“It’s not something I have to force” is how Yvonne Dwyer describes her focus on sustainability.
For Yvonne Dwyer, sustainability has become an extension of a lifestyle immersed in nature. As a Master Naturalist and writer for One Planet Life, Dwyer places particular importance on sharing how the natural world can enrich our lives.
“This is stuff that I’ve been interested in my entire life,” she said. “I can remember back to when I was five, six years old, creating my own fort out of bifold doors in the woods.”
While working for REI, Dwyer found joy in having an outlet to share her love of the outdoors. When the Pittsburgh store where she was employed closed due to the COVID-19 Pandemic, it was time to reinvent herself. Lorie Buckingham, a lifelong friend of Dwyer, asked if she would like to write for her new sustainability-focused website, One Planet Life.
“I was applying for the Pennsylvania Master Naturalist program, so it seemed to be a good fit,” she said. “It makes us more credible to people than just sharing information. We are doing the things that we’re talking about. It’s important to be authentic and genuine in whatever you do.”
And it’s easy to see that Dwyer carries that authenticity into her work.
Sharing the Good News About Nature
As a naturalist, Dwyer aims to create stories that inspire positive messages. Getting out into nature is her best method.
“There’s research now where doctors are prescribing nature instead of medicine; that’s so wonderful,” she said. “Taking in the woods, the smell of the Balsam. You can’t recreate that. You’re using all of your senses.”
Enjoying the journey – not just the destination – when taking a walk in nature can be one of the best ways to encourage sustainable living because you’re experiencing the beauty at stake.
“People go from point A to point B, or I’ll say point A to point C and totally miss what’s happening in point B – the journey,” she said. “The red newt salamander you might see on the ground or a mushroom – there’s always something unusual happening in the woods, no matter what time of year you’re going there. It doesn’t have to be in the woods; you can be in a city park or your neighborhood.”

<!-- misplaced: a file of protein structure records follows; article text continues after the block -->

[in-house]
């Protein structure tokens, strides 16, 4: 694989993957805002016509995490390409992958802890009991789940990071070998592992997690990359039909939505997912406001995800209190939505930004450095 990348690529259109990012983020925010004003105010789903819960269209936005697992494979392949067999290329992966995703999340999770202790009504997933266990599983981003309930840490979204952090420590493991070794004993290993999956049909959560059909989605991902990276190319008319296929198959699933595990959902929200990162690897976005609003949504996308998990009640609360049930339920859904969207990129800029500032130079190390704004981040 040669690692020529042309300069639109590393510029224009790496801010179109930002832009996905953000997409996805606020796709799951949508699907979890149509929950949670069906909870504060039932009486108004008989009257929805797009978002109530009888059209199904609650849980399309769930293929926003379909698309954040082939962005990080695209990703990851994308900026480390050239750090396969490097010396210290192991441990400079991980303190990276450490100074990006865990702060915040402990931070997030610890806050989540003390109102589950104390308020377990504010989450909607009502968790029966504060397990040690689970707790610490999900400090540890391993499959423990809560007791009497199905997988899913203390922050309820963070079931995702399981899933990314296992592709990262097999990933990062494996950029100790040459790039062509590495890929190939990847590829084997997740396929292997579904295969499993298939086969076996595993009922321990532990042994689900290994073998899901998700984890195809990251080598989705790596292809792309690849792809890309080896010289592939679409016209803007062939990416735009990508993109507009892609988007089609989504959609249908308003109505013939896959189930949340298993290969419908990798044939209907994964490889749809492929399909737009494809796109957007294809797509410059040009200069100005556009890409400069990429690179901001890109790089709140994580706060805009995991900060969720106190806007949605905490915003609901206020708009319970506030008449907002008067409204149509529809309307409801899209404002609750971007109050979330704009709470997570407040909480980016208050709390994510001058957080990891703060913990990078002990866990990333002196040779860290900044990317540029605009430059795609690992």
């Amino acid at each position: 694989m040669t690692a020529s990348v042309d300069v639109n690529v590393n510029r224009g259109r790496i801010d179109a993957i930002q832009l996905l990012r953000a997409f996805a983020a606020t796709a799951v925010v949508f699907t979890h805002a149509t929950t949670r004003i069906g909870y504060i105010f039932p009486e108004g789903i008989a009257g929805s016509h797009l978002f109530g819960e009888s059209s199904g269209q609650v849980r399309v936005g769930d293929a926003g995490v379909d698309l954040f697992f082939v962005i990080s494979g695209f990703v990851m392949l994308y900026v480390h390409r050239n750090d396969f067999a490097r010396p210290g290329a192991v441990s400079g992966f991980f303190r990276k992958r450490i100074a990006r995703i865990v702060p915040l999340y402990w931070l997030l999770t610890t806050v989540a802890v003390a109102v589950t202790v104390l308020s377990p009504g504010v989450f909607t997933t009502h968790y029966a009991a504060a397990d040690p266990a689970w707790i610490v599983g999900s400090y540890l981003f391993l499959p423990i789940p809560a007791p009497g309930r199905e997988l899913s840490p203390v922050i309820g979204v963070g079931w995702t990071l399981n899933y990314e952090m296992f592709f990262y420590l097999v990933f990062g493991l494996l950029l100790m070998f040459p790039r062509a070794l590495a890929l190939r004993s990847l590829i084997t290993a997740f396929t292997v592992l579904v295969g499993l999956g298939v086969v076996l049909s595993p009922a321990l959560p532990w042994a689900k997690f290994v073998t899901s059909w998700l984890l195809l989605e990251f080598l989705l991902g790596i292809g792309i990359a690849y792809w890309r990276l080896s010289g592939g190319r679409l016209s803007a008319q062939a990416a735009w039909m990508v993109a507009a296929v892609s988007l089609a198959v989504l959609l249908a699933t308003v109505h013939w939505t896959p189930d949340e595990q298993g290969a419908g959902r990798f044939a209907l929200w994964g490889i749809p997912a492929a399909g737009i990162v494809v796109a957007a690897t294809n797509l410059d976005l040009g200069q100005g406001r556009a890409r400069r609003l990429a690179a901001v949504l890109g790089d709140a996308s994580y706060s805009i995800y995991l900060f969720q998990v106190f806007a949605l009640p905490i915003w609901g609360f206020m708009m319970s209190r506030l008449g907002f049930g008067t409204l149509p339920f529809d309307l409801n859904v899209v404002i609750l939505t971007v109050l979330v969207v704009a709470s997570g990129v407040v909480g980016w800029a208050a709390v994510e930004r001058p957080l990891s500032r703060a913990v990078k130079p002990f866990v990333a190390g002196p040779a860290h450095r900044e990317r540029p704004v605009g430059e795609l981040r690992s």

Dwyer encourages a “big picture” perspective to get the most out of outdoor adventures.
“The big picture for me is to use all of my senses, create a story, and inspire others to go out and take it all in,” she said. “Just to go out and explore and see what happens. See what your senses pick up.”
She’s also found inspiration in the naturalists who have come before her, women like Robin Wall Kimmerer and Anne LaBastille.
“Women like that inspire me,” she said. “It’s not that John Muir and [Ralph Waldo] Emerson and [Aldo] Leopold don’t – they inspire me to, but it’s cool to listen to what women are doing, their journeys, and how they’re affecting things that are happening. They’re not just sitting by; they’re on the park agency committee or a land trust committee. When we work together with everybody in diversity across the board, we all win.”
Nature offers a wonderful path toward more sustainable living. There is a tremendous amount of free information from naturalists like Dwyer, who are eager to share what they know. And there are inspiring online communities like One Planet Life and other apps.
“There are more ways than ever to educate and inform people about what is happening in our natural world, share that, and hopefully inspire others to go out and observe – maybe use iNaturalist or eBird, one of these apps. They can easily become citizen scientists, helping with climate change or bird migration.”
Committing to a Natural (and Local) Lifestyle
When Dwyer had her first child over 30 years ago, she focused on providing as much natural sustenance for her family as possible.
“We ate naturally. Our water was filtered, and I grew my own vegetables,” said Dwyer. “One of the reasons why it became important to grow my own vegetables is because the baby food company we bought our food from had glass in it. So I grew the vegetables, pureed them, put them in little ice cube trays, and froze them. That spurred my love for gardening.”